We catch Harry, master actor that he is, with a particular slackjawed expression as he gazes from the side of the Ferris wheel’s gondola. Holly has just charged Harry with something that must rankle them both at the base of their Catholic upbringing. In response to Harry’s nihilistic monologue on the inhumanity of all of those still dots, Holly charges: “You used to believe in God.” Harry is either legitimately flabbergasted at the accusation, or he is playing the fool for Holly’s sake, but either way the insult seems to strike to the bone. For these two friends, close since they were boys in catholic school together, this accusation–that Harry’s behavior might mean he has eschewed God–is an attack not only on their religious upbringing but on the moral code which was ingrained in them using that structure. As Matt deduced last week from Holly’s expression alone, Holly has finally and fully realized that he and his good friend can no longer see eye to eye, and it is with this knowledge that his barbed statement “you used to believe in God” means instead, “I used to believe in you.”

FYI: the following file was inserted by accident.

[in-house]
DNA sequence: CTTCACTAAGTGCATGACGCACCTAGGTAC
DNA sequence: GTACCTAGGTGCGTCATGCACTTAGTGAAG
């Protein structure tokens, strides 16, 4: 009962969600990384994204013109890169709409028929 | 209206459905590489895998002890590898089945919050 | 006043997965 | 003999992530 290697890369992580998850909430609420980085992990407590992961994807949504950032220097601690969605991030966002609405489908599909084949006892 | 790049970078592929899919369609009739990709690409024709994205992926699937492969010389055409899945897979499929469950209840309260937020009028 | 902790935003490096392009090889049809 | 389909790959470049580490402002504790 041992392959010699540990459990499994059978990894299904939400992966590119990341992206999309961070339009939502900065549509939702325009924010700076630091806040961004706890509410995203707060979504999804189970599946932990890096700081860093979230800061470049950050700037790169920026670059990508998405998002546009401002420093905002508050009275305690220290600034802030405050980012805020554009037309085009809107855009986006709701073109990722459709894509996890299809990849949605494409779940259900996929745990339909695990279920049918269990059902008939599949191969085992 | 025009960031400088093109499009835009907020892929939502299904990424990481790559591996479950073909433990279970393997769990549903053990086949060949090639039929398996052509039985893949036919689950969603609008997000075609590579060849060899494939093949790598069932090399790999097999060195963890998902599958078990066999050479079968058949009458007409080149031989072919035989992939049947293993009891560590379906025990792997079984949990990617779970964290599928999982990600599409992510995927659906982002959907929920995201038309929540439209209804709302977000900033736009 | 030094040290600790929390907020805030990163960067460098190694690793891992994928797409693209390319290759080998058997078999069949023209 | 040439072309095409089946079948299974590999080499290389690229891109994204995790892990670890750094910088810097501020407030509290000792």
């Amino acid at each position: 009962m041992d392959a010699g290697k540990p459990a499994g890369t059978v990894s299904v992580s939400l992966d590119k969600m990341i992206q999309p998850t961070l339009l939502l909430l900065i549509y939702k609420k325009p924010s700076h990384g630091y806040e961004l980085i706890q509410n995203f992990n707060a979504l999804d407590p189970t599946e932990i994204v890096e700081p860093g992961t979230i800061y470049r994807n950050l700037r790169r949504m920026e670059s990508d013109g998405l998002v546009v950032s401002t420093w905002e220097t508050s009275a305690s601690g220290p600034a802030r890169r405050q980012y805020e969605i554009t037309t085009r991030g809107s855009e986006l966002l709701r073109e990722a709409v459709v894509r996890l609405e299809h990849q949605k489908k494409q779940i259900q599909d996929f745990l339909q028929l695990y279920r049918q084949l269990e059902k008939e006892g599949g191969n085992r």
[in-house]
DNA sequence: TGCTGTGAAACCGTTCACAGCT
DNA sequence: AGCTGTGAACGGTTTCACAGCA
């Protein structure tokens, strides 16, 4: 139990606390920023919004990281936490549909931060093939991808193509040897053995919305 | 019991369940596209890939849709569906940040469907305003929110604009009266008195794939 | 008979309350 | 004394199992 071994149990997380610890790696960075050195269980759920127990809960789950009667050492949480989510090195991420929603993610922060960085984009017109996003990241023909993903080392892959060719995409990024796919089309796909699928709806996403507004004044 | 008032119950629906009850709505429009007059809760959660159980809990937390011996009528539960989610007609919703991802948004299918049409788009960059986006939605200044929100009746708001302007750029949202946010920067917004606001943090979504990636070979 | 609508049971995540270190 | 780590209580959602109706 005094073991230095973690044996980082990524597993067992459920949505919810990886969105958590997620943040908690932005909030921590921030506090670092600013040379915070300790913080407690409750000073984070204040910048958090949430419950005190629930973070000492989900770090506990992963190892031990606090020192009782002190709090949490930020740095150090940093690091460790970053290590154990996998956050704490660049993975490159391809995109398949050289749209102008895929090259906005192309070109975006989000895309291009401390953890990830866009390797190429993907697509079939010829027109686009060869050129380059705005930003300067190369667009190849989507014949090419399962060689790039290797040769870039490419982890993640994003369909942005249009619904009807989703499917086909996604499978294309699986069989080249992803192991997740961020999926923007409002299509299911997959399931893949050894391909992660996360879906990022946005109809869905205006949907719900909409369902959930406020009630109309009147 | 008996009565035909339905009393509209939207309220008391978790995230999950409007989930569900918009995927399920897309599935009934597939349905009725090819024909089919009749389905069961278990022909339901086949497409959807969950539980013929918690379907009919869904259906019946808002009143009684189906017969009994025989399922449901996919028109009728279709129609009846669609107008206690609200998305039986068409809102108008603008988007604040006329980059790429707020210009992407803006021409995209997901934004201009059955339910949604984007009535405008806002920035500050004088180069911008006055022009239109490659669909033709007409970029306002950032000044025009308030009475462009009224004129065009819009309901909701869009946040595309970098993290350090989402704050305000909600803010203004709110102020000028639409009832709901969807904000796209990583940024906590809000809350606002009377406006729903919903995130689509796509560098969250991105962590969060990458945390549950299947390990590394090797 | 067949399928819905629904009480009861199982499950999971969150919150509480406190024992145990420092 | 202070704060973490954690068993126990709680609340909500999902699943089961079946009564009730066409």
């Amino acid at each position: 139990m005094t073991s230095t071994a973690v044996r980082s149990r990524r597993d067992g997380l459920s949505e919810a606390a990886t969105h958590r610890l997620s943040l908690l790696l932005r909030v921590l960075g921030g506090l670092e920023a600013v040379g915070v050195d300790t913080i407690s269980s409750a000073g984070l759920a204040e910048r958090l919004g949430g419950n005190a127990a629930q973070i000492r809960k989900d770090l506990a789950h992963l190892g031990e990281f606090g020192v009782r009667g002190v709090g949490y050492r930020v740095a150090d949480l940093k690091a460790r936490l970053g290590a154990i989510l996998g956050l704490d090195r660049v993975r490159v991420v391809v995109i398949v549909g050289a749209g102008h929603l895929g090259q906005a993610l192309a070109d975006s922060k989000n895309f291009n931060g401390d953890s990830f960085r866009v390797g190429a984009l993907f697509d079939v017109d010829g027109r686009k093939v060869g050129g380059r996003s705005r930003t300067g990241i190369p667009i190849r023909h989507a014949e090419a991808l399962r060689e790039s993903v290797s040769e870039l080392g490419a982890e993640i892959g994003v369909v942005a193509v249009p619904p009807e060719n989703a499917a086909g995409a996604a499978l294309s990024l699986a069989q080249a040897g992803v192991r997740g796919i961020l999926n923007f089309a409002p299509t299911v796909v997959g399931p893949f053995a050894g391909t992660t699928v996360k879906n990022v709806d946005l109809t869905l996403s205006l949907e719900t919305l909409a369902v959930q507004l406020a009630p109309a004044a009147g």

In a sense, though, Holly is the more regressive figure in this interchange, if only because he equates humanity with a belief in God. Harry himself espouses a more nuanced view of God in his slack jawed response, “I do believe in God, old man. I believe in God and mercy and all that . . .” and then he seems to trail off. While this may appear to be lip service to a God he no longer worships, Harry has, inasmuch as we can tell from this lip service, managed to conceptually separate morality and religion. In his landmark book, On the Genealogy of Morality, Friedrich Nietzsche attempted to do this selfsame conceptual leap, making the large argument that all religions share a common morality, one Nietzsche called the “aescetic ideal.” Essentially, Nietzsche argued that all religions restrict the human spirit, through prohibitions from dietary rules to the more serious prohibitions against murder and evil. Nietzsche’s proposed alternative, his so-called “Noble Morality” would stand in contrast to all world religions.